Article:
Skip to content. | Skip to navigation


Personal tools
You are here: Research @ McMaster > News > Visioning a new research institute

Research News

Visioning a new research institute

First stage of an inclusive process to explore the development of an Indigenous Research Institute at McMaster brings together Indigenous and non-indigenous researchers, academics, and regional community and organizational stakeholders.

November 20, 2015
Danelle D’Alvise, Research Communications

McMaster is taking its first step on a collaborative path forward to create an Institute for Indigenous Research.

A diverse group ranging from Six Nations Elders, Indigenous scholars, researchers, administrators, as well as representatives from granting councils,  students and community members, gathered to provide their input for the initial phase of developing a vision for the McMaster Indigenous Research Institute (MIRI).  

“Our goal was to not only bring together the many partners who share an interest in establishing the Institute, but to also provide a forum to exchange ideas and envisage what MIRI should be,” Bernice Downey explains.

Downey, a medical anthropologist, organized the visioning session in collaboration with the Indigenous Research Advisory Group, and developed an agenda where the voices, insights and knowledge of the University community and Indigenous communities could be heard and considered.

The afternoon began and ended with traditional prayer offered by Elder, Renee Thomas-Hill, and featured presentations on water teachings and an overview of the history of McMaster’s Indigenous Studies Program by Rick Monture and Dawn Martin-Hill, professors in the program.

A keynote address by Malcolm King, the Scientific Director of the Canadian Institutes of Health Research (CIHR) Institute of Aboriginal Peoples’ Health (a member of the Mississaugas of the New Credit First Nation, and a third generation McMaster graduate) was followed by an update from the Social Sciences and Humanities Research Council (SSHRC) representative, Craig McNaughton, special advisor to SSHRC’s vice-president, Research Programs.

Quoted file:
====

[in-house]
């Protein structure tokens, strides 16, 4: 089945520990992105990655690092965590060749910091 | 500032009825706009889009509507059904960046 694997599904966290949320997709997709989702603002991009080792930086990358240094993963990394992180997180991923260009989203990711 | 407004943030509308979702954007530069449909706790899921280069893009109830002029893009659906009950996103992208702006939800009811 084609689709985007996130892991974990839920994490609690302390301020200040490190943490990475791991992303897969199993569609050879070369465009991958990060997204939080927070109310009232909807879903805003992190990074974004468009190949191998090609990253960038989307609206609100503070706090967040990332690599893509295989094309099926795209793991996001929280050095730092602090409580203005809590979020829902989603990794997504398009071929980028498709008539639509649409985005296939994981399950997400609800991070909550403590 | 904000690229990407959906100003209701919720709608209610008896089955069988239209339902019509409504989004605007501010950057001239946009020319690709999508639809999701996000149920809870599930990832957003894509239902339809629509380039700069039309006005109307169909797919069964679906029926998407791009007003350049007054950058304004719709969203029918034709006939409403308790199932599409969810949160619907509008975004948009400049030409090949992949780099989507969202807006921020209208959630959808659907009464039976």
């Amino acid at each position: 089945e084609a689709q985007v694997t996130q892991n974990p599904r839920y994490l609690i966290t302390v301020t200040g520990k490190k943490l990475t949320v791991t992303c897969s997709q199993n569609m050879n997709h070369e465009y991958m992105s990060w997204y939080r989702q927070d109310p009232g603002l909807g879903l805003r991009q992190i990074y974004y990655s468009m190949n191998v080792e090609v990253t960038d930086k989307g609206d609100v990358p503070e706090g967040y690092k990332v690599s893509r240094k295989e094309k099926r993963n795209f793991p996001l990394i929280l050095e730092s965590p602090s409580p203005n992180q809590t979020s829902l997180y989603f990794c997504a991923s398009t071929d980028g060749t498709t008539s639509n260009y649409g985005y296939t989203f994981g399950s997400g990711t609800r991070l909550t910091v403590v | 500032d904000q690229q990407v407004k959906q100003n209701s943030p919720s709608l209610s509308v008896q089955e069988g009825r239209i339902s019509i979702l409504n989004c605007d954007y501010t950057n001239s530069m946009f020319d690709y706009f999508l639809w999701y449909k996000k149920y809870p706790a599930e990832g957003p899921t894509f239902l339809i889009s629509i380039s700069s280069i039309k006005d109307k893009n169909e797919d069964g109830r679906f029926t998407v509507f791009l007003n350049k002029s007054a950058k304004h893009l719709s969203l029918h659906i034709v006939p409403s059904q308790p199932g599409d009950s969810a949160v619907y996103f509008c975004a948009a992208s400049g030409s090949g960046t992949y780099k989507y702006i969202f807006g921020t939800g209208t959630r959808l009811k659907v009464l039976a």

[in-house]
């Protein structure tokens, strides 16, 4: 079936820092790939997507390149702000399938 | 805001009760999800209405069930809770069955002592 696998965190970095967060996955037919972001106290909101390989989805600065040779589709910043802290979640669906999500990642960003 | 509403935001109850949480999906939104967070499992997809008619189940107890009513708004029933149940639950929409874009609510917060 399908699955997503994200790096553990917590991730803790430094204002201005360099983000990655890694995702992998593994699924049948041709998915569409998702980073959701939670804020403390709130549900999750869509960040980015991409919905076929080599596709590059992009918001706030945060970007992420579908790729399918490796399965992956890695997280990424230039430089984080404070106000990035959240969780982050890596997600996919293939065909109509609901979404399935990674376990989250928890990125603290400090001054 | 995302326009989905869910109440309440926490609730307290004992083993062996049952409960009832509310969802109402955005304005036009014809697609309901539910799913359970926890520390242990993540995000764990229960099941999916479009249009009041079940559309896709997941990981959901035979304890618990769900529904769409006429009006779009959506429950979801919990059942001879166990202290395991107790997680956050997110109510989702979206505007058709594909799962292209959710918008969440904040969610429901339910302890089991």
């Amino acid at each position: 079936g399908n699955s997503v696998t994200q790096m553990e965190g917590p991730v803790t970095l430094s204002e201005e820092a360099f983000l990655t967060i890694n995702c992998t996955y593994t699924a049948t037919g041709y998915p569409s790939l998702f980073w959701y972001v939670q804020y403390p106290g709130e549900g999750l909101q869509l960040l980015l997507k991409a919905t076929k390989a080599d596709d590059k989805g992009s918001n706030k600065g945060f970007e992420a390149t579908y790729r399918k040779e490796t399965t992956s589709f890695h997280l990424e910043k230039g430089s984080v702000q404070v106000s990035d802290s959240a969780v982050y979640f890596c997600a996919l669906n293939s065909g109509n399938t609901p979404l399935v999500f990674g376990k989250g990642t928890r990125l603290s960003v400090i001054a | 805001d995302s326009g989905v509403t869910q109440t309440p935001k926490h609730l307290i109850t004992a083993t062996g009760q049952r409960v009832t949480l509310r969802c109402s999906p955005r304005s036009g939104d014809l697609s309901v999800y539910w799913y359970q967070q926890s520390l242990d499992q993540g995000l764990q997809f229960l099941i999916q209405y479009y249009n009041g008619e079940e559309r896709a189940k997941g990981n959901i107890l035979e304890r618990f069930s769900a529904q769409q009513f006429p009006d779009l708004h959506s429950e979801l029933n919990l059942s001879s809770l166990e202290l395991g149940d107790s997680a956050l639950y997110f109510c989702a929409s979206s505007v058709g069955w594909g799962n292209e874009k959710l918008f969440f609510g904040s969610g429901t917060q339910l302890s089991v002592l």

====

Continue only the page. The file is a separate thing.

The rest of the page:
As part of the visioning process for MIRI, the attendees participated in group discussions and brainstorming exercises that focussed on generating future research ideas and creating a list of key stakeholders.

Moving forward, a broader level of engagement is planned to include representation from across the variety of sectors that will comprise MIRI’s stakeholders.

“We see great potential for an Indigenous research institute at McMaster – there is a need to learn more about Indigenous knowledge and Indigenous research methods,” says Allison Sekuler, Interim Vice-President, Research.

“We also need to consult and support the research priorities of our community partners, as well as those who wish to collaborate with Indigenous partners. The proposed McMaster Indigenous Research Institute provides an opportunity to educate and build awareness regarding the socio-historical context of First Nations, Métis and Inuit peoples across all sectors of the academy.”

Sekuler noted that while establishing the proposed institute is timely, given this year’s release of the findings of the Truth and Reconciliation Commission, McMaster will be building on a long history of work led by its Indigenous scholars and more than 20 years of relationship building between the University and the Indigenous communities in our region.

If you would like to learn more about the proposed McMaster Indigenous Research Institute, you can read the FAQ here. For more information, contact Bernice Downey